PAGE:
In an increasingly connected and globalized world, the insurance industry needs to work together to understand and accommodate the many disruptions it faces today and in the future, according to Sean Kevelighan, CEO of the Insurance Information Institute (III), during his keynote speech at the American Society of Workers’ Compensation Professionals (AMCOMP) Fall Meeting held recently in New York.
At the event, Kevelighan discussed how the insurance industry can provide stability amidst so much uncertainty.
“Disruption is everywhere,” he said during his speech. “Our mission at III is to improve the public understanding of insurance, what it is and how it works. It sounds very simple, but it will take a lot of work and needs a lot of work.”
This is because the industry itself is still working to understand the disruptions it is facing, he explained. While natural catastrophes have been a significant focus for the industry, such as fires and flooding, it has also seen an increase in frequency and severity of man-made catastrophes, he said.
“Cyber risk is probably one of the largest man-made catastrophes that we’re dealing with everyday more and more,” he stated. “I personally lived through a hack incident at Citi Group when I was head of the global consumer banking business. These are big incidents, and they will only continue.”
He cited other sources of man-made disruption within the insurance industry as autonomous vehicles, globalization, geopolitics, the Internet of Things and trends toward big data.
“It will be fascinating to see what happens in the workers’ comp field as a result of leveraging big data,” he said. “The question is whether we can do so in an efficient and productive way, especially given the regulatory environment.”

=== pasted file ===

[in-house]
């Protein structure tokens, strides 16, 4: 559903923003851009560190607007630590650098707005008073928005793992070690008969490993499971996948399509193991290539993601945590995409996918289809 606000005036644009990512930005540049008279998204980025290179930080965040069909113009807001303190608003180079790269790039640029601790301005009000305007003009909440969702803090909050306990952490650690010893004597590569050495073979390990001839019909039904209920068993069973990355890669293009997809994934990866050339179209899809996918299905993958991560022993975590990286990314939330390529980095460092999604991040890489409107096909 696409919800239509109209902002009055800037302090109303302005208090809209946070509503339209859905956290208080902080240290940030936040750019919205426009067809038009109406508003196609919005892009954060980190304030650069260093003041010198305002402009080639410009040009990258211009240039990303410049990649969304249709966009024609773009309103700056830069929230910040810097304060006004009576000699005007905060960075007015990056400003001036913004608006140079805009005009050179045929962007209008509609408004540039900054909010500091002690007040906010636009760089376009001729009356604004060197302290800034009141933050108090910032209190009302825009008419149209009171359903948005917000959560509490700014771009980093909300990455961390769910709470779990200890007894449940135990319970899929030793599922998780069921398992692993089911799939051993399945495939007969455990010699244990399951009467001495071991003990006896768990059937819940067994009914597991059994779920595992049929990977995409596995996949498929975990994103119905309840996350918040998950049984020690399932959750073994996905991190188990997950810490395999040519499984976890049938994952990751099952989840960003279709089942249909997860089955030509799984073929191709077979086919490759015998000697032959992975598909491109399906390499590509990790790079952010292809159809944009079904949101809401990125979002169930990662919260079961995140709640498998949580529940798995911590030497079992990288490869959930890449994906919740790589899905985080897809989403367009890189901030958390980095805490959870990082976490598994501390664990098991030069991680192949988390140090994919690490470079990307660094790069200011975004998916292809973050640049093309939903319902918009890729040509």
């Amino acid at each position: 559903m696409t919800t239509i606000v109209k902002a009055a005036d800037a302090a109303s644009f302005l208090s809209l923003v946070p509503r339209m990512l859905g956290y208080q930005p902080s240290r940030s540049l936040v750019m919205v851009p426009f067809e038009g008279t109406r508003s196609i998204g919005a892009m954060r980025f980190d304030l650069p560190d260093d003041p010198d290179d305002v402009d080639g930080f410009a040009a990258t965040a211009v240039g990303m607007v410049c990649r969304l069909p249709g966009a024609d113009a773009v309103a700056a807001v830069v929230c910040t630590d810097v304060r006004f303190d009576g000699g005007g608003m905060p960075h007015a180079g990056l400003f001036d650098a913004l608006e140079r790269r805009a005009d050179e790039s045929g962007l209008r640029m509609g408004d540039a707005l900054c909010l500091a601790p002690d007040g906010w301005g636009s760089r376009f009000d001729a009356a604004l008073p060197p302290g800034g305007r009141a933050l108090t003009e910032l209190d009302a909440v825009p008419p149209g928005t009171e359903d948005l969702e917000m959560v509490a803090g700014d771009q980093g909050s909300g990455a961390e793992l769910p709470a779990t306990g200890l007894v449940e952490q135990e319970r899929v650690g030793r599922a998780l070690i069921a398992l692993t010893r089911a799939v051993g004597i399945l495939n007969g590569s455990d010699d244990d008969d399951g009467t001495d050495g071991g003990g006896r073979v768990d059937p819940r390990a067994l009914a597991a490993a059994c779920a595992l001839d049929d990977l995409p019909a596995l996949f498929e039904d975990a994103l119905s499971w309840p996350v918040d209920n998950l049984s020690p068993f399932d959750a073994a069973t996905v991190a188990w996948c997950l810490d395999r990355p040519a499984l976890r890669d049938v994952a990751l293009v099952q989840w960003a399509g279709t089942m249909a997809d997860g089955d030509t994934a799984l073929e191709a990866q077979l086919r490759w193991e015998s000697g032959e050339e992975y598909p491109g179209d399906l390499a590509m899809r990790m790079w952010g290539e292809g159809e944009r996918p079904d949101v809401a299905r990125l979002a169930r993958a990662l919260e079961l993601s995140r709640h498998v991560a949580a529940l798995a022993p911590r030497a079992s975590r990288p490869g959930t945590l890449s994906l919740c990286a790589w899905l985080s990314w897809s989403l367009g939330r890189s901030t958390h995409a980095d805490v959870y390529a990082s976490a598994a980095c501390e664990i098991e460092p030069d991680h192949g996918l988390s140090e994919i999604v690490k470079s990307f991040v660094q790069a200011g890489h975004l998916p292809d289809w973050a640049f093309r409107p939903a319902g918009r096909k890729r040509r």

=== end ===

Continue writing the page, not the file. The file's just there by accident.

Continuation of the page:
Indeed, regulation has been an increasing source of disruption for the industry as well, he said, particularly with the advent of The Dodd-Frank Wall Street Reform and Consumer Protection Act of 2010 (Dodd-Frank) following the financial crisis.
“We have seen a significant amount of new regulation come into the world as a result of the financial crisis,” he said. “This is normal, and in a lot of ways understandable, but the question is how far will this pendulum swing? At this point, we’re truly seeing a tidal wave of regulations. In some ways, I can understand why, but I think the industry needs to continue asking why, when the pendulum will swing back and whether these regulations are doing what they intended to do.”
In the midst of the changing landscape, Kevelighan emphasized the importance of collaboration to ensure the insurance industry will provide a source of stability going forward.
“One question I have is whether we as an industry will be able to [adjust] together,” he said. “We’re good at talking about how great the industry is, but we’re not very good right now about collaborating.”
If this can be improved, Kevelighan believes the insurance industry will be well equipped to take on future challenges, he added.
“I think insurance can be a beacon of stability in all of this uncertainty,” he said. “This industry is a very safe, stable and strong industry for the economy. Because of the sustainability of its business model, I see insurance as an industry that has a very strong story to tell.”
Kevelighan took over as CEO of III in August, succeeding Robert Hartwig who was with the organization for 18 years and had served as CEO since 2007.